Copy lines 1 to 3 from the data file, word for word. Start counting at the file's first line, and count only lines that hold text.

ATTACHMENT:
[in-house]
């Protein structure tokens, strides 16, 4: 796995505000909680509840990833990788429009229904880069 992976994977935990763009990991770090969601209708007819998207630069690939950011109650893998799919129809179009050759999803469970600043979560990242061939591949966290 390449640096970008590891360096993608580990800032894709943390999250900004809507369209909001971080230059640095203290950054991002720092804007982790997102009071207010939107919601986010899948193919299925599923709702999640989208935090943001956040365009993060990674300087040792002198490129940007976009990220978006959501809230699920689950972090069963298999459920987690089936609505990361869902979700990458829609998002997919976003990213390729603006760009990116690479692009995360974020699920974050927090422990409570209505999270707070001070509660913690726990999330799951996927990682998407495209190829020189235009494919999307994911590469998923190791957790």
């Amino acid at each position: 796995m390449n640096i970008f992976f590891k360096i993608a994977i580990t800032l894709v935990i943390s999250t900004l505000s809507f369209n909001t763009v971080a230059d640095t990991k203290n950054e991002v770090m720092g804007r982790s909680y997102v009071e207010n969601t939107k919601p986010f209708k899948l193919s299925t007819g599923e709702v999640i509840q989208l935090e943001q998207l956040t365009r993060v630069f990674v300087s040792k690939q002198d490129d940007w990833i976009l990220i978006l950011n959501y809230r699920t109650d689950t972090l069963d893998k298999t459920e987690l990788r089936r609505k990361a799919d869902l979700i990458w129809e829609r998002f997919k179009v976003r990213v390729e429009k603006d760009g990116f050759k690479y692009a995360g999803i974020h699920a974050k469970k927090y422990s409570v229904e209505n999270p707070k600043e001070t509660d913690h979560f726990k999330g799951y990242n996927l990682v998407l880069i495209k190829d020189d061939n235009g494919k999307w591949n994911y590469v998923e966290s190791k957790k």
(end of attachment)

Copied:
[in-house]
């Protein structure tokens, strides 16, 4: 796995505000909680509840990833990788429009229904880069 992976994977935990763009990991770090969601209708007819998207630069690939950011109650893998799919129809179009050759999803469970600043979560990242061939591949966290 390449640096970008590891360096993608580990800032894709943390999250900004809507369209909001971080230059640095203290950054991002720092804007982790997102009071207010939107919601986010899948193919299925599923709702999640989208935090943001956040365009993060990674300087040792002198490129940007976009990220978006959501809230699920689950972090069963298999459920987690089936609505990361869902979700990458829609998002997919976003990213390729603006760009990116690479692009995360974020699920974050927090422990409570209505999270707070001070509660913690726990999330799951996927990682998407495209190829020189235009494919999307994911590469998923190791957790």
């Amino acid at each position: 796995m390449n640096i970008f992976f590891k360096i993608a994977i580990t800032l894709v935990i943390s999250t900004l505000s809507f369209n909001t763009v971080a230059d640095t990991k203290n950054e991002v770090m720092g804007r982790s909680y997102v009071e207010n969601t939107k919601p986010f209708k899948l193919s299925t007819g599923e709702v999640i509840q989208l935090e943001q998207l956040t365009r993060v630069f990674v300087s040792k690939q002198d490129d940007w990833i976009l990220i978006l950011n959501y809230r699920t109650d689950t972090l069963d893998k298999t459920e987690l990788r089936r609505k990361a799919d869902l979700i990458w129809e829609r998002f997919k179009v976003r990213v390729e429009k603006d760009g990116f050759k690479y692009a995360g999803i974020h699920a974050k469970k927090y422990s409570v229904e209505n999270p707070k600043e001070t509660d913690h979560f726990k999330g799951y990242n996927l990682v998407l880069i495209k190829d020189d061939n235009g494919k999307w591949n994911y590469v998923e966290s190791k957790k």